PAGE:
by Stephen Downes
Feb 21, 2017
After reading this I was motivated to look up how a toilet works on YouTube. I'm fairly confident I understand the mechanics, but I don't really have an explanation. Why doesn't the bowl simple lose water when the flapper is opened; why does the water rush out as though it is being sucked out of the toilet? Everything in the toilet is actually pulled uphill. I think it has something to do with pressure differentials or gravity (the way a siphon does) but I'm not sure, and the videos didn't help me. And that's why this article is interesting. Knowing the facts doesn't give me the explanation, which is why a mere presentation of the facts doesn't change (or inform) opinions. "Confronting and working through the complicated details of an issue... may be the only form of thinking that will shatter the illusion of explanatory depth and change people’s attitudes."
This is a pretty good overview of the current bot ecosystem (which contains far more than bots) along with a good graphic drawing out the major contenders and relations between them. "Bots use artificial intelligence to converse in human terms, usually through a lightweight messaging interface like Slack or Facebook Messenger, or a voice interface like Amazon Echo or Google Assistant. Since late 2015, bots have been the subject of immense excitement in the belief that they might replace mobile apps for many tasks and provide a flexible and natural interface for sophisticated AI technology."
If a library isn't really useful for storing books any more (because who needs books when entire libraries can be stored on a single flash drive?) then what can we do with the space? In this article Robert Schuetz suggests using it to create a makerspace (what we used to call a project room, workshop or lab). "School media centers provide open, flexible space," he writes. "Collaboration, interaction, and hands-on engagement need space for versatility and movement. Visible, transparent learning will ignite curiosity and interest from teachers and students." At a time when governments are closing schools maybe they should be thinking of providing better community support instead.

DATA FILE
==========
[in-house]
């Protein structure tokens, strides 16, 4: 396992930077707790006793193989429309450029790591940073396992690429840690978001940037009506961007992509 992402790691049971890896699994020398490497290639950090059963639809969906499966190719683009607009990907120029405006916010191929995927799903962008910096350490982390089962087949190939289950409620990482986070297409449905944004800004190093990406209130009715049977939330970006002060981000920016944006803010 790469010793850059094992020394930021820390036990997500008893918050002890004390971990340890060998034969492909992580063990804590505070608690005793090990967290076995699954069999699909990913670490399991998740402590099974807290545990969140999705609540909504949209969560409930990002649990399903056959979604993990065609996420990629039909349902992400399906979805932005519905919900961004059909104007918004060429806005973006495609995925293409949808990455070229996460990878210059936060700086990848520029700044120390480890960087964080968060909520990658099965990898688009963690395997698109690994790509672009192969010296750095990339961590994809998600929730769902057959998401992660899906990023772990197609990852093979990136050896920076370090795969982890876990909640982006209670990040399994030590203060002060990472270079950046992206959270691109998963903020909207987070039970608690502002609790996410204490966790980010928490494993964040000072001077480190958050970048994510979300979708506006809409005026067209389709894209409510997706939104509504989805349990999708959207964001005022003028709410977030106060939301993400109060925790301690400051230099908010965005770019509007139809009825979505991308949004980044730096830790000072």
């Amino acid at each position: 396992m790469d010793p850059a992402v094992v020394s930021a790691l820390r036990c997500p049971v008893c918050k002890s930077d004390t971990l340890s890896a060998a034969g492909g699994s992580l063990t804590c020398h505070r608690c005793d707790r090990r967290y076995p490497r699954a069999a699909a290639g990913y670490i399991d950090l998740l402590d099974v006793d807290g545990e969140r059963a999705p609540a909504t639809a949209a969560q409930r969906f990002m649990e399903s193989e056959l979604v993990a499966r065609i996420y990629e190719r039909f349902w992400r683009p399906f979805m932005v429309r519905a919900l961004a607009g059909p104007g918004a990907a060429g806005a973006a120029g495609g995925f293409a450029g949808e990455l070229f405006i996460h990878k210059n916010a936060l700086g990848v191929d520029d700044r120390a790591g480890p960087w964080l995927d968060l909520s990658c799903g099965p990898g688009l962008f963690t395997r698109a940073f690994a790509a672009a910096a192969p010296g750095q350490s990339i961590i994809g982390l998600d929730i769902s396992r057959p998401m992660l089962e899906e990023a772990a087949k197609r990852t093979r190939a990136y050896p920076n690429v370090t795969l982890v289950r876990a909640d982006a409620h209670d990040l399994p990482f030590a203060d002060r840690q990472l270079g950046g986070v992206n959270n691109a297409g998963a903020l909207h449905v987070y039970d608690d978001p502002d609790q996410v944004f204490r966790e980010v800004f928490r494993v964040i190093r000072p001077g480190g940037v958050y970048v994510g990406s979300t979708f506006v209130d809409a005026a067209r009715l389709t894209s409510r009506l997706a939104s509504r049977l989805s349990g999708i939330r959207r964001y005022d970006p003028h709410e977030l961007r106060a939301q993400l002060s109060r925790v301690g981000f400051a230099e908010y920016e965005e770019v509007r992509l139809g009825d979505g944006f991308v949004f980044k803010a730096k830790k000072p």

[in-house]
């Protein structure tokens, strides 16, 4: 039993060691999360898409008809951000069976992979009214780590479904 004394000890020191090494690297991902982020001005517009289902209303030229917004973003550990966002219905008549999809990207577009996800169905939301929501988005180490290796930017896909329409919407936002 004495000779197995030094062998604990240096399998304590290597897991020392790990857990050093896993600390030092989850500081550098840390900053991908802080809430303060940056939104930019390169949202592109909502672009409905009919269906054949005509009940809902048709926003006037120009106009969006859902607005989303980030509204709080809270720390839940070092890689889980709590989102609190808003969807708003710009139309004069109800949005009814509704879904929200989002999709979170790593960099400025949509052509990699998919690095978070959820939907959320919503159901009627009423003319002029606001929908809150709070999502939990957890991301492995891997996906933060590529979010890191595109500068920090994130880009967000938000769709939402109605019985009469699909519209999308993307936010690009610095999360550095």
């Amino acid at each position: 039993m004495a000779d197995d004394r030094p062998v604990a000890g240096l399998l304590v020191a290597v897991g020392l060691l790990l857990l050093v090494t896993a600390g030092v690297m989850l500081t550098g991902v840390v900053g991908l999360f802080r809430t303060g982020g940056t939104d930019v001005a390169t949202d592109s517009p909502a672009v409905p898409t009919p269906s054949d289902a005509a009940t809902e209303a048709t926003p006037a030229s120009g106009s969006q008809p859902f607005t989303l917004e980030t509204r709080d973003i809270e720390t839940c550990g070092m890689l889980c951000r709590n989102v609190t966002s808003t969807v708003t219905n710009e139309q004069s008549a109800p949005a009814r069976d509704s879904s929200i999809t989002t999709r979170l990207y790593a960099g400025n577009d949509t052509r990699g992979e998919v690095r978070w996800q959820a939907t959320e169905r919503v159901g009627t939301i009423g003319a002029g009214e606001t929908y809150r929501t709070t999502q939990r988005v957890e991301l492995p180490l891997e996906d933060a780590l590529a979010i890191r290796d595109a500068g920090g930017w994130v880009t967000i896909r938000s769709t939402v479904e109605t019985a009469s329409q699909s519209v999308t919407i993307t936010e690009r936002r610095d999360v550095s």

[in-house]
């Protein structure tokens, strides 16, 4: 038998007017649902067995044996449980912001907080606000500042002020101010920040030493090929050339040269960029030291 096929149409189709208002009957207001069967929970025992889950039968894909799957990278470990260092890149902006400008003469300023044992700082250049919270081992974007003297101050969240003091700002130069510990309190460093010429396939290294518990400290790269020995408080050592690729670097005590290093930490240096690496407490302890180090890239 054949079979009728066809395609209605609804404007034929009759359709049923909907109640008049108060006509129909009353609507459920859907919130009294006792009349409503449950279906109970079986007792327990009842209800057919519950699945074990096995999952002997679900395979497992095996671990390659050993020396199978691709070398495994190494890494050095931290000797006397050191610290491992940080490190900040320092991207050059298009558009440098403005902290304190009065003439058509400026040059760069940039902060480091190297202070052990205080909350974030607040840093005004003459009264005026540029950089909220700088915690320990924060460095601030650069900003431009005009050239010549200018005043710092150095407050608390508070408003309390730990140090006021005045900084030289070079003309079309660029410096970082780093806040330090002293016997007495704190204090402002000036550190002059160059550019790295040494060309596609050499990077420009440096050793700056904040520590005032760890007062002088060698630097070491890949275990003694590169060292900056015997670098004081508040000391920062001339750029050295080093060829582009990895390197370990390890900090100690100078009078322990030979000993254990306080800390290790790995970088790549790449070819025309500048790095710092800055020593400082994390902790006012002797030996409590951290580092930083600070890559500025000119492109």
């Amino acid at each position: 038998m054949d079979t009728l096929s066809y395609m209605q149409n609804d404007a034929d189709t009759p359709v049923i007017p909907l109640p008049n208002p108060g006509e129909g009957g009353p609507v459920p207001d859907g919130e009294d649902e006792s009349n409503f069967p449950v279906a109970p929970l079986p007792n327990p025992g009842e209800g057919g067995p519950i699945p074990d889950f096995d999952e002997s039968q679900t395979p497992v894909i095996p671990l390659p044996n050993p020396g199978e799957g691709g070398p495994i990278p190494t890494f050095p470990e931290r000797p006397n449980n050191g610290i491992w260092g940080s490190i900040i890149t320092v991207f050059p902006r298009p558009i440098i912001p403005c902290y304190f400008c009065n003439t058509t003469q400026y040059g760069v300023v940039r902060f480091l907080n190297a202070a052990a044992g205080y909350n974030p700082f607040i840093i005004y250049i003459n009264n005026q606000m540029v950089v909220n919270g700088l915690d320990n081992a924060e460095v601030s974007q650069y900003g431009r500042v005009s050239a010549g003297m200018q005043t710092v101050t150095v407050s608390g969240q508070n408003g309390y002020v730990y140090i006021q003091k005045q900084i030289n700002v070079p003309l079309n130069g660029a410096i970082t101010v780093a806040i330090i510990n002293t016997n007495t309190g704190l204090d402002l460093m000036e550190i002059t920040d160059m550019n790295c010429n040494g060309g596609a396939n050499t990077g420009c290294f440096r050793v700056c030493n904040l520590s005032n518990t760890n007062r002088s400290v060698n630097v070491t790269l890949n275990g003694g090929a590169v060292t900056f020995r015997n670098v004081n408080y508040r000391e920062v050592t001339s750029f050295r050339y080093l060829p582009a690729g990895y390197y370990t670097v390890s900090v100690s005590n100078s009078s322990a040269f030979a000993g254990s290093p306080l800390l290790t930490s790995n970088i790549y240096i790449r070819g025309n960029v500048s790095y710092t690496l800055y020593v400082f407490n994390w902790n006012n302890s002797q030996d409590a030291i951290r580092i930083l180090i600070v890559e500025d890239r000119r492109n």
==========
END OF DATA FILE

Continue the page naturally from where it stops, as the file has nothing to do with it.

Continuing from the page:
I spent an hour last night searching for a planet. I did not discover one. I did, however, look at lot of bad photographs of stars (at least, to me they were bad photographs; they might be state of the art for all I know). It's a project called Backyard Worlds: Planet 9. Basically they show you sequences of four photos from NASA's Wide-field Infrared Survey Explorer (WISE) telescope. Spot the moving dot and you win the prize of being the person to discover the mysterious tenth planet. What's interesting about this project is that it requires the human eye (and human pattern detection).
Celebrating the fail is the new win. This is the core value being embraced by 4chan members, alt-right supporters and Trump voters. That's the thesis of this insightful and well-argued essay by almost-loser Dale Beran in this long but engaging read. Those who hold to the (often empty) promise higher education offers should consider this perspective. It forms part of the narrative of failure that defines a substantial body of young men, the same men who constitute things like Anonymous and Gamergate. I am not sympathetic with the 4chan perspective, but I can understand it, having lived through the same broken promises, the same periods of extended unemployment, the same challenges and the same frustrations. But instead of embracing failure I embraced diversity and equality, and found myself a cause to fight for.
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